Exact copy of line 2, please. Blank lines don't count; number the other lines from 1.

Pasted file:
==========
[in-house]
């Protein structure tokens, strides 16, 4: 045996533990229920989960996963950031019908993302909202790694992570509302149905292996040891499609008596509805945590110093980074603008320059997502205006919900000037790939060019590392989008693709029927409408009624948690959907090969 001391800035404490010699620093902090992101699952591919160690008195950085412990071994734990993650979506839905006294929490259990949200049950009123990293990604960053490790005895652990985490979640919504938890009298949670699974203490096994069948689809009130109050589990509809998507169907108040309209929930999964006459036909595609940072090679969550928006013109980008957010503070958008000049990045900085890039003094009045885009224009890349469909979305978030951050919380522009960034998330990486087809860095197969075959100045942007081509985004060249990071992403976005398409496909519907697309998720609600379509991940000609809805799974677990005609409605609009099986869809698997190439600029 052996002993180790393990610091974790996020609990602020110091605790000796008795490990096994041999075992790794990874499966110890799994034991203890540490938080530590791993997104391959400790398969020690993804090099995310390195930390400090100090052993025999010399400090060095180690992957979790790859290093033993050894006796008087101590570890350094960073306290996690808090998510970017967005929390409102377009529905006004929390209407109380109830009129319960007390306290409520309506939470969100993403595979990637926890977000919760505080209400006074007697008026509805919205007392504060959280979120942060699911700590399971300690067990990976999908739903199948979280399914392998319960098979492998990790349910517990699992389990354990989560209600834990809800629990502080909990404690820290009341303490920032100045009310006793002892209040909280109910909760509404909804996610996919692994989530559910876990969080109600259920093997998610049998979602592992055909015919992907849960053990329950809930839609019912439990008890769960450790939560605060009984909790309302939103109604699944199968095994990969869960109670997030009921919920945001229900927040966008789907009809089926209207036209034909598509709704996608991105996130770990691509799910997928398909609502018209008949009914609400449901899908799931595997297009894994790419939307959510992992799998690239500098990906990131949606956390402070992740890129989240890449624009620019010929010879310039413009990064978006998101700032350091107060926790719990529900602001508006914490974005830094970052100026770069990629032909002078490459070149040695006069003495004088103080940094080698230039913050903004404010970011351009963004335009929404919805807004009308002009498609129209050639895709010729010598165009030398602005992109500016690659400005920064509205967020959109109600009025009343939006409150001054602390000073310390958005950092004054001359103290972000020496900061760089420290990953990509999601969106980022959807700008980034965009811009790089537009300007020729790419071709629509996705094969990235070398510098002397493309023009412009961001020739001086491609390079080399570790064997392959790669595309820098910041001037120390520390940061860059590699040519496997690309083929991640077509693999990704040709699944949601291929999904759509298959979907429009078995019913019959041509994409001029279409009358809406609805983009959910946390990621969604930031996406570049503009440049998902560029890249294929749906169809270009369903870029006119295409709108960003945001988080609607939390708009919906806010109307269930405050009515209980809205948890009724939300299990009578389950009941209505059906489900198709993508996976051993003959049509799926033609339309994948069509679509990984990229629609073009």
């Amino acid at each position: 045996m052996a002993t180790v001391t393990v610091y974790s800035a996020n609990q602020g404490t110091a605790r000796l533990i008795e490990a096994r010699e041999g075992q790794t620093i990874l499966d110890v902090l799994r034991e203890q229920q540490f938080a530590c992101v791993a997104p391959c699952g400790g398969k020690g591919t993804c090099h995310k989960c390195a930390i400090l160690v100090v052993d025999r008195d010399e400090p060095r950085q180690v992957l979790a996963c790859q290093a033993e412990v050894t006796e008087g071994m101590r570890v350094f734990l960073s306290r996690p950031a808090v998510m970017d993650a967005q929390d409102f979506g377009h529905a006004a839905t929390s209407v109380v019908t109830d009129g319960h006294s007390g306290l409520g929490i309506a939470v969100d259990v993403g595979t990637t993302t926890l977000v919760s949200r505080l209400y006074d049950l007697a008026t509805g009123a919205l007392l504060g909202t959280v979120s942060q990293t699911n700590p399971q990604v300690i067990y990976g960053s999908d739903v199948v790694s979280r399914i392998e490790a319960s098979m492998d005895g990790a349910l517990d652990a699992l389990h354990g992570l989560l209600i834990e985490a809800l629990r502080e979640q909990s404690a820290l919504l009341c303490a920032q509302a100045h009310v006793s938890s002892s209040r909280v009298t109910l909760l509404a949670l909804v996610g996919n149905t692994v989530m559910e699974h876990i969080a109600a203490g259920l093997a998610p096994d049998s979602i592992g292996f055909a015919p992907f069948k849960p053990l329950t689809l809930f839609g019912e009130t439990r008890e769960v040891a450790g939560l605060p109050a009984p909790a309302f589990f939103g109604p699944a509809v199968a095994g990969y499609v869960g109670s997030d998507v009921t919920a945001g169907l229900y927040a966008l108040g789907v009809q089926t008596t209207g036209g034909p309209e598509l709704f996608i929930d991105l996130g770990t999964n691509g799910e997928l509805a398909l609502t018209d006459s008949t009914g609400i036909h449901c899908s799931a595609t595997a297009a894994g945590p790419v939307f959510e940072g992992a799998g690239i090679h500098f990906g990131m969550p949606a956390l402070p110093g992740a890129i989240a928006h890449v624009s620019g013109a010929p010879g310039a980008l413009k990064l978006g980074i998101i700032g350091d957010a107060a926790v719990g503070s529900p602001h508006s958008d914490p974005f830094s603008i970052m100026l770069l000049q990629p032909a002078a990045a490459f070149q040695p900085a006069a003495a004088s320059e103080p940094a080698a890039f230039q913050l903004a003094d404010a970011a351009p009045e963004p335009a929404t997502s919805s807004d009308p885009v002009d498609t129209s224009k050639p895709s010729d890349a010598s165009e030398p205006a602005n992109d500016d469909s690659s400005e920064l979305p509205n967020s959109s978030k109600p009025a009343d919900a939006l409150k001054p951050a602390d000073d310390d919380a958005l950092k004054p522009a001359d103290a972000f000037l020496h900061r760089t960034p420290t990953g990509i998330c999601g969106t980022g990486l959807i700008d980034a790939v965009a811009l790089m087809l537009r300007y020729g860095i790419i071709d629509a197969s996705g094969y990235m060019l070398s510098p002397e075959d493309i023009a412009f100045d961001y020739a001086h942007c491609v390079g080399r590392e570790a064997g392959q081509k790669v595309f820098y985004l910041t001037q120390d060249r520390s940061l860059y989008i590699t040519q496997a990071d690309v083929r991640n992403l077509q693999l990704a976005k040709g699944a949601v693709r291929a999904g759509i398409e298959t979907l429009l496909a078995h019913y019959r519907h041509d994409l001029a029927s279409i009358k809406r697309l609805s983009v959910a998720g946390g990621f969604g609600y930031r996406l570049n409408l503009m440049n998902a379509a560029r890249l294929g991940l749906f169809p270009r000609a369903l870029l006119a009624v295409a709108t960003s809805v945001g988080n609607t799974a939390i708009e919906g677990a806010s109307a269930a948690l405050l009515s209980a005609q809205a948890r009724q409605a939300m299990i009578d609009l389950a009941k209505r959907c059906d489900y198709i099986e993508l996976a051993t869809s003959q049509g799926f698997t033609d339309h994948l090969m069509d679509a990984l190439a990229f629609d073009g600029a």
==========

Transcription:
């Protein structure tokens, strides 16, 4: 045996533990229920989960996963950031019908993302909202790694992570509302149905292996040891499609008596509805945590110093980074603008320059997502205006919900000037790939060019590392989008693709029927409408009624948690959907090969 001391800035404490010699620093902090992101699952591919160690008195950085412990071994734990993650979506839905006294929490259990949200049950009123990293990604960053490790005895652990985490979640919504938890009298949670699974203490096994069948689809009130109050589990509809998507169907108040309209929930999964006459036909595609940072090679969550928006013109980008957010503070958008000049990045900085890039003094009045885009224009890349469909979305978030951050919380522009960034998330990486087809860095197969075959100045942007081509985004060249990071992403976005398409496909519907697309998720609600379509991940000609809805799974677990005609409605609009099986869809698997190439600029 052996002993180790393990610091974790996020609990602020110091605790000796008795490990096994041999075992790794990874499966110890799994034991203890540490938080530590791993997104391959400790398969020690993804090099995310390195930390400090100090052993025999010399400090060095180690992957979790790859290093033993050894006796008087101590570890350094960073306290996690808090998510970017967005929390409102377009529905006004929390209407109380109830009129319960007390306290409520309506939470969100993403595979990637926890977000919760505080209400006074007697008026509805919205007392504060959280979120942060699911700590399971300690067990990976999908739903199948979280399914392998319960098979492998990790349910517990699992389990354990989560209600834990809800629990502080909990404690820290009341303490920032100045009310006793002892209040909280109910909760509404909804996610996919692994989530559910876990969080109600259920093997998610049998979602592992055909015919992907849960053990329950809930839609019912439990008890769960450790939560605060009984909790309302939103109604699944199968095994990969869960109670997030009921919920945001229900927040966008789907009809089926209207036209034909598509709704996608991105996130770990691509799910997928398909609502018209008949009914609400449901899908799931595997297009894994790419939307959510992992799998690239500098990906990131949606956390402070992740890129989240890449624009620019010929010879310039413009990064978006998101700032350091107060926790719990529900602001508006914490974005830094970052100026770069990629032909002078490459070149040695006069003495004088103080940094080698230039913050903004404010970011351009963004335009929404919805807004009308002009498609129209050639895709010729010598165009030398602005992109500016690659400005920064509205967020959109109600009025009343939006409150001054602390000073310390958005950092004054001359103290972000020496900061760089420290990953990509999601969106980022959807700008980034965009811009790089537009300007020729790419071709629509996705094969990235070398510098002397493309023009412009961001020739001086491609390079080399570790064997392959790669595309820098910041001037120390520390940061860059590699040519496997690309083929991640077509693999990704040709699944949601291929999904759509298959979907429009078995019913019959041509994409001029279409009358809406609805983009959910946390990621969604930031996406570049503009440049998902560029890249294929749906169809270009369903870029006119295409709108960003945001988080609607939390708009919906806010109307269930405050009515209980809205948890009724939300299990009578389950009941209505059906489900198709993508996976051993003959049509799926033609339309994948069509679509990984990229629609073009």